Tens of thousands of Israelis took to the streets of Tel Aviv on Saturday night to protest against corruption in Prime Minister Benjamin Netanyahu's government.
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The "March of Shame" protest came as Netanyahu headed to Europe for meetings in France on Sunday and at the European Union headquarters in Brussels on Monday.
Demonstrators on Tel Aviv's Rotschild Boulevard held signs reading, "Out with the corrupt!" and "Not leftist, not rightist, but honest!" Others read, "Being a pig isn't kosher" and "Bibi go home."
Hundreds of protesters against corruption gathered in Haifa as well, with signs reading "Democracy isn't a suggestion" and "Shame on you."
An altercation broke out towards the end of the demonstration when a small group of anarchists carrying signs supporting a boycott of Israel tried to join the protest. Anti-corruption demonstrators verbally attacked the group and the police had to intervene after protesters started shoving them and tore signs supportive of the BDS movement.
Those that partook in the protest were angered by a new bill that would have prevented police from publicizing recommendations on indictments. The controversial bill was widely believed to have been drafted to protect Netanyahu, who is currently under investigation in two high-profile corruption scandals, by keeping the public in the dark.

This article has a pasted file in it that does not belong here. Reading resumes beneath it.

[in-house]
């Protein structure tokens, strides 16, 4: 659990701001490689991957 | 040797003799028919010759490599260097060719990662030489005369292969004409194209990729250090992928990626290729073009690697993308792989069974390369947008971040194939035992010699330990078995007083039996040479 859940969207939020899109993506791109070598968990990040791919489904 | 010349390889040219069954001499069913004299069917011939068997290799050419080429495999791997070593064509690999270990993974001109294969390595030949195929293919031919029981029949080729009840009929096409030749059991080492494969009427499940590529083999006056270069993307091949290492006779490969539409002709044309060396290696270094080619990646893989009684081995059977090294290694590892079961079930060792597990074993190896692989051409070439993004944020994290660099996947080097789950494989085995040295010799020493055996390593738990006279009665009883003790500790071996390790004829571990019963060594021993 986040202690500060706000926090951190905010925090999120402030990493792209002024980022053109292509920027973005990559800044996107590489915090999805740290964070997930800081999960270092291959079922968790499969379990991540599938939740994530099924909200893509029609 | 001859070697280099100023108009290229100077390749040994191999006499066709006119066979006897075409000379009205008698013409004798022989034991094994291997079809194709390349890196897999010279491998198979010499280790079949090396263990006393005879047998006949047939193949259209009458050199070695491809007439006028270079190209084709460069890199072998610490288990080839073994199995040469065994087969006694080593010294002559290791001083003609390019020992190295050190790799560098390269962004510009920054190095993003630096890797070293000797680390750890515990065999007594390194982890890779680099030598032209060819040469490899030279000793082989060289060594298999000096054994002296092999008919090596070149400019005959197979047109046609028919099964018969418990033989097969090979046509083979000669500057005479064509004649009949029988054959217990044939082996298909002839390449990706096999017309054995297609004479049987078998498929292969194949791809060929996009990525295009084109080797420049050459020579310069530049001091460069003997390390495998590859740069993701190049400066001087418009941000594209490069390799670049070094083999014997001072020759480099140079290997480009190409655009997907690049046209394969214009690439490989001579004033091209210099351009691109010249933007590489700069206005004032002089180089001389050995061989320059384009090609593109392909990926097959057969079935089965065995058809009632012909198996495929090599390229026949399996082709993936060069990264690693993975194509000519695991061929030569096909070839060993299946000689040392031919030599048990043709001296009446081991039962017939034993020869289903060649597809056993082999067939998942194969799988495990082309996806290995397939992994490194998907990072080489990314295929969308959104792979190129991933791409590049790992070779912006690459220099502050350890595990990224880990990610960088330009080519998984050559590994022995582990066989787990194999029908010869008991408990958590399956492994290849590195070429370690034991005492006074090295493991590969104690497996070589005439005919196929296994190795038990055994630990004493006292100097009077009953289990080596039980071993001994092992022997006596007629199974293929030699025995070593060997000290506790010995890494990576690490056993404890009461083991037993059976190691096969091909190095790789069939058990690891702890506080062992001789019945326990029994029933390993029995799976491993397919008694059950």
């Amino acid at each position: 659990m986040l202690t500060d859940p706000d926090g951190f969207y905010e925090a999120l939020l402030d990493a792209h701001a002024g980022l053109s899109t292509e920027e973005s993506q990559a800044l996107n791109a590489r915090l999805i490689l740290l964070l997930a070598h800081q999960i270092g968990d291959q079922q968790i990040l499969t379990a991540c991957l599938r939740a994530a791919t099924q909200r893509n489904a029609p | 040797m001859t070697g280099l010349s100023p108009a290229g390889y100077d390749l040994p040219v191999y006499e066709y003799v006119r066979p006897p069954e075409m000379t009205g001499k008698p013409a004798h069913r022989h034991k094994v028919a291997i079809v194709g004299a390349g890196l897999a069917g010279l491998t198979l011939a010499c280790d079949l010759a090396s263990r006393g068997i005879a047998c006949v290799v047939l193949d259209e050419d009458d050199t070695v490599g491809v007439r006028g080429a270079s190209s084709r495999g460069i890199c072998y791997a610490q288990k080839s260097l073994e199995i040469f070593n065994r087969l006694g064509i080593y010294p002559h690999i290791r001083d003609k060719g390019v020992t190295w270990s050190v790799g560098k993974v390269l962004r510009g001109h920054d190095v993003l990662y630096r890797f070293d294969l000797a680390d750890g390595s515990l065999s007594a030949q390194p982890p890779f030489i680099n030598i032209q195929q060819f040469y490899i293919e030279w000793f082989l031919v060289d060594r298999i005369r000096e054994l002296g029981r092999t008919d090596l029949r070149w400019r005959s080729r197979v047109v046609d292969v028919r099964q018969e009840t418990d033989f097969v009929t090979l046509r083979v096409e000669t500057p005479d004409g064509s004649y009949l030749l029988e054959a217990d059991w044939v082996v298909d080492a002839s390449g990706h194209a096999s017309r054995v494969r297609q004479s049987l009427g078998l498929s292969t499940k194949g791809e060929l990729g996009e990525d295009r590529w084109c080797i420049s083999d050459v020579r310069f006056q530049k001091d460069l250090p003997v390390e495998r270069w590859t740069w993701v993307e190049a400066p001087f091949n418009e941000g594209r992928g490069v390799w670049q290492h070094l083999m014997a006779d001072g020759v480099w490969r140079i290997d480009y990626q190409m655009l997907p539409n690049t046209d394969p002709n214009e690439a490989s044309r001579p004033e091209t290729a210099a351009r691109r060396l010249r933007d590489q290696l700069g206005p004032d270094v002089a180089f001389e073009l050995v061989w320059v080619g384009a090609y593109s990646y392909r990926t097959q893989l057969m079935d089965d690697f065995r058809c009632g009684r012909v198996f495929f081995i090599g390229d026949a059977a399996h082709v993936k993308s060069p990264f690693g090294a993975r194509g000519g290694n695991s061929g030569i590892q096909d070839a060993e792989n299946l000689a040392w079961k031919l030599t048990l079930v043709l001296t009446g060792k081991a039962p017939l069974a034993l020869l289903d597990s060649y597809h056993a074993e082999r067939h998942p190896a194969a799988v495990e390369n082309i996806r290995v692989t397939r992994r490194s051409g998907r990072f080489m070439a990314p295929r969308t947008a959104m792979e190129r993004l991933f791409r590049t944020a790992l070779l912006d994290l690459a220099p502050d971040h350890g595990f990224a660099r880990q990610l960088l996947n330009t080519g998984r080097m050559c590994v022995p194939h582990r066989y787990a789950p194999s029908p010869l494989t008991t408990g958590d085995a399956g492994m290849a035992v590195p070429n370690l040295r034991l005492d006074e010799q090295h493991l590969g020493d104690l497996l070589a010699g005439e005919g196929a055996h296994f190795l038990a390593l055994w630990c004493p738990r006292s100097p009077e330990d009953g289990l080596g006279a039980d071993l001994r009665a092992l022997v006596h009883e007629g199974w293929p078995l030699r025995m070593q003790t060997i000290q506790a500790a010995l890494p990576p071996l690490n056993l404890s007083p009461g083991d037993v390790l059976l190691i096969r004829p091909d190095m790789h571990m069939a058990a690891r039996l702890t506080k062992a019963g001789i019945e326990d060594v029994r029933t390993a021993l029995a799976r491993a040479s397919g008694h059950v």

The first investigation involves allegations that he received lavish gifts from wealthy businessmen, and the second involves allegations that he negotiated a deal with a newspaper owner for more favorable coverage.
At last week's rally, some 30,000 protesters marched along Rothschild Boulevard to Habima Square, many of them calling for Netanyahu to be locked up.
A day after the rally, clearly bowing to public pressure, Netanyahu announced that he had asked lawmakers to devise a new draft of the bill so that it would not apply to the ongoing investigations against him.
For the past year, every Saturday night, demonstrations have gathered in Petah Tikva, the hometown of Attorney General Avichai Mendelblit, to protest what they perceived to be his foot-dragging in investigating allegations against Netanyahu. These protests, which initially included a few dozen demonstrators, expanded over time, at their peak drawing several thousand.
The two main leaders of the protest movement are Eldad Yaniv, a well-known anti-corruption crusader, and Meni Naftali, the former chief caretaker of the prime minister’s residence who rose to fame after suing Sara Netanyahu, the prime minister’s wife, for abusive behavior toward him and other household staff. Naftali won the case and also prevailed in an appeal.
Yaniv and Naftali decided to move the protests to a more central location in Tel Aviv last week because of the huge public outcry over the so-called “Recommendations Law.” The protestors began their march, symbolically, outside Independence Hall, where Israel’s Declaration of Independence was first read. The organizers announced that the weekly protests will be moved on a permanent basis from Petah Tikva to Tel Aviv.
Concerns have been expressed that fewer demonstrators will show up this Saturday night – not only because Netanyahu agreed to amend the controversial bill, which had been a key factor behind the huge turnout last week, but also because of the tensions flaring in recent days in Jerusalem, the West Bank and Gaza over the Trump administration’s decision to declare Jerusalem the capital of Israel. Accusing Netanyahu of “heating up the turf” in order divert attention from the corruption scandals threatening his reign, Yaniv urged supporters over the weekend, in a widely shared Facebook post, to show up in force Saturday night.